The charter school my daughter attended had to co-locate in its first year at a school that was entirely hostile toward its presence. Parents and children, some as young as five or six, were sometimes shouted at when entering school grounds. There were reports of both charter teachers and parents having their vehicles vandalized. In one instance, there was an anti-charter neighbor, whipped up by a UTLA member, that flicked a lit cigarette into the car of a charter parent and her infant child, then chased them up the street. That’s not to say these actions represent the vast majority of public school parents and teachers any more than the failings of a small handful of charters represent their qualified brethren, but it does provide some vivid examples of where the hateful rhetoric can lead those most predisposed to being incited. It’s the sad reality of the seeds sown by a union all too often intent on promoting a toxic “us versus them” environment.

And for what?

Charter schools aren’t going anywhere, and even if they did, choice certainly isn’t. Even in an alternate reality where charters ceased to exist, parents who sought alternatives to the local neighborhood school would have them. Private schools and religiously-affiliated ones have siphoned off numbers from the neighborhood default long before charters were even a concept and would still be an option for parents who had the means. Permitting into more attractive schools within the same district or even more alluring ones in other nearby districts is relatively easy with a little effort and savvy. Homeschooling is still a preferred option for some families. Without charters, a good number of those families currently sending their kids to charters would still end up choosing another option. If anything, those most adversely effected by the loss of good charter options would be the children and families in less affluent neighborhoods without the ability to afford the tuition of private school or religious schools, without the time or resources to be able to homeschool and, perhaps, without the same wherewithal or knowledge of the permit process or the ability to easily send their kids to schools of further distance.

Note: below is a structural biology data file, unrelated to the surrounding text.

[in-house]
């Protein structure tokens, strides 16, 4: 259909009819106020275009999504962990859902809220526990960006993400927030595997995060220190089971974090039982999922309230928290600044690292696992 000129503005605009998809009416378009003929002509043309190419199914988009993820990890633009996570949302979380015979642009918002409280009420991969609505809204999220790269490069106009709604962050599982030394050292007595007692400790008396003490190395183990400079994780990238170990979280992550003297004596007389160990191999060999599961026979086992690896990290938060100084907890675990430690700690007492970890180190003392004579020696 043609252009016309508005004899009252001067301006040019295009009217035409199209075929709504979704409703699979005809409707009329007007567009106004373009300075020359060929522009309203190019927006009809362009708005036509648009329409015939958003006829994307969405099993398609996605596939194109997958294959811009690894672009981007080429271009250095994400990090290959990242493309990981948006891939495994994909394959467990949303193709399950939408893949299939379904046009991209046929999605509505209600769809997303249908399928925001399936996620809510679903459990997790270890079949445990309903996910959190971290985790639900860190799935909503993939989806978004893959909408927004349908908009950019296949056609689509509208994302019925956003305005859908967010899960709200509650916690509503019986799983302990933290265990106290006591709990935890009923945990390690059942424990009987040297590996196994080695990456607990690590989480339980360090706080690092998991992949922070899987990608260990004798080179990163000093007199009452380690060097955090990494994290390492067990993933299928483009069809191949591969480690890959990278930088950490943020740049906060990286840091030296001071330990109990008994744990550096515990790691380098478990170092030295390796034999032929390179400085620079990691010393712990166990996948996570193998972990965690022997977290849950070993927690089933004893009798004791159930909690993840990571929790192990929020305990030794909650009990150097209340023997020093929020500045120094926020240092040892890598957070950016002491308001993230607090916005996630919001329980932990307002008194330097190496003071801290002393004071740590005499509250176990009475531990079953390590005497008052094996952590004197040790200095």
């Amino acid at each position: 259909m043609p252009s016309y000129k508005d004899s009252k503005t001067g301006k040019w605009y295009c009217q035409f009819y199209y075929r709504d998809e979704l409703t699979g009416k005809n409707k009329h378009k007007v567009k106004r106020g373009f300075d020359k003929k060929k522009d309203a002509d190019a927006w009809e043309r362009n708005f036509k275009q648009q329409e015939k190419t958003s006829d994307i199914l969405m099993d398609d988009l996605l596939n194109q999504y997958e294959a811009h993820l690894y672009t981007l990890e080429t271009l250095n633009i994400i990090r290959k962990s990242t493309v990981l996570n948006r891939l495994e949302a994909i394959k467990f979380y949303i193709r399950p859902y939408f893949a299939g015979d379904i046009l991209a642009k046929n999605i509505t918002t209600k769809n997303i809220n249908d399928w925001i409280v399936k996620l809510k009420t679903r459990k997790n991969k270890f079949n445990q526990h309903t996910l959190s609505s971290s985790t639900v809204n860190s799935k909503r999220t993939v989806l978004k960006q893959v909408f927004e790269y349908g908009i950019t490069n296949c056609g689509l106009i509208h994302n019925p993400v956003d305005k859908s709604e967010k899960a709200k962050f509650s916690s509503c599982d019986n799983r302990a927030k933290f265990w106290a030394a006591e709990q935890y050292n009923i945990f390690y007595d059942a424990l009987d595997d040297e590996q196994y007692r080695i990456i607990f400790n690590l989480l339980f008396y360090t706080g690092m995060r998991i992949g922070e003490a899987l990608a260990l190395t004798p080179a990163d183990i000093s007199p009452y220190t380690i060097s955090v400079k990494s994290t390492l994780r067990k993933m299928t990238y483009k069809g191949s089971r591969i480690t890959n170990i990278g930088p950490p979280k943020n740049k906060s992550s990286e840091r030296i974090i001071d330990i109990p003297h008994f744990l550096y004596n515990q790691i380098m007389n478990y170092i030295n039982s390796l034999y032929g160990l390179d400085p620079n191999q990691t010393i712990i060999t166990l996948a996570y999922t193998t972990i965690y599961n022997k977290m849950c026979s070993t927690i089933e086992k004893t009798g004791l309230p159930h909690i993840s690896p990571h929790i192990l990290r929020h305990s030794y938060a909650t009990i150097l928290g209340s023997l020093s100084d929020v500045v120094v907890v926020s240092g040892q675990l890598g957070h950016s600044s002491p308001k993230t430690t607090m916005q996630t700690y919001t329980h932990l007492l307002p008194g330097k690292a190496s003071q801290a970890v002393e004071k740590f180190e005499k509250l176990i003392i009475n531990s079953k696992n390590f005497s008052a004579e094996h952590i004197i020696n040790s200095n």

Do charters provide some measure of competition for traditional neighborhood schools? Of course. So do magnets and new dual language immersion programs. But as with nearly everything, that’s not a bad thing. Far more often than not, competition serves to promote a better product and benefits to the customers. There’s no reason education should be any different. As a former teacher, I know it’s an art. It takes talent to do well, and even then, no one has all the answers. There’s always more to be learned, different methods to be explored. As a teacher I was constantly trying to pick things up from my fellow colleagues, from administrators and coaches, from educational experts, from online resources, from fellow teachers at other schools, all in honing my craft. Improvement is driven by innovation and creativity. And the fact of the matter is charters, since they aren’t quite as beholden to the same district-wide regulations and limitations in terms of delivering instruction and programs, are simply more focused on and able to experiment with that innovation and creativity.

To attempt to stymie that is not only disappointing, it’s irresponsible.  And it’s a shame that district schools aren’t afforded that same latitude and given that same responsibility. But isn’t that a problem with inward solutions? Why isn’t the push on attempting to make district schools less hamstrung, rather than going after the ones that thankfully aren’t? If I’m a teenager upset about a friend having more freedom and leeway to foster his interests and individuality, wouldn’t it be best to discuss with my parents how I could have the same rather than trying to get my folks to talk to his parents about stripping him of the same?  Competition for students existed long before charters, and would continue to exist without them. That’s a good thing, as monopolies rarely, if ever, benefit the customer. When the long-held territorial free reign of cable companies finally came to an end with the dawning of satellite providers such as DirecTV and DISH, the subscribers were the ultimate winners. Certainly that would not have been the case if the answer had been to bar or limit DirectTV from doing business. I’m not sure why the answer would be any different when it comes to those providing educational services.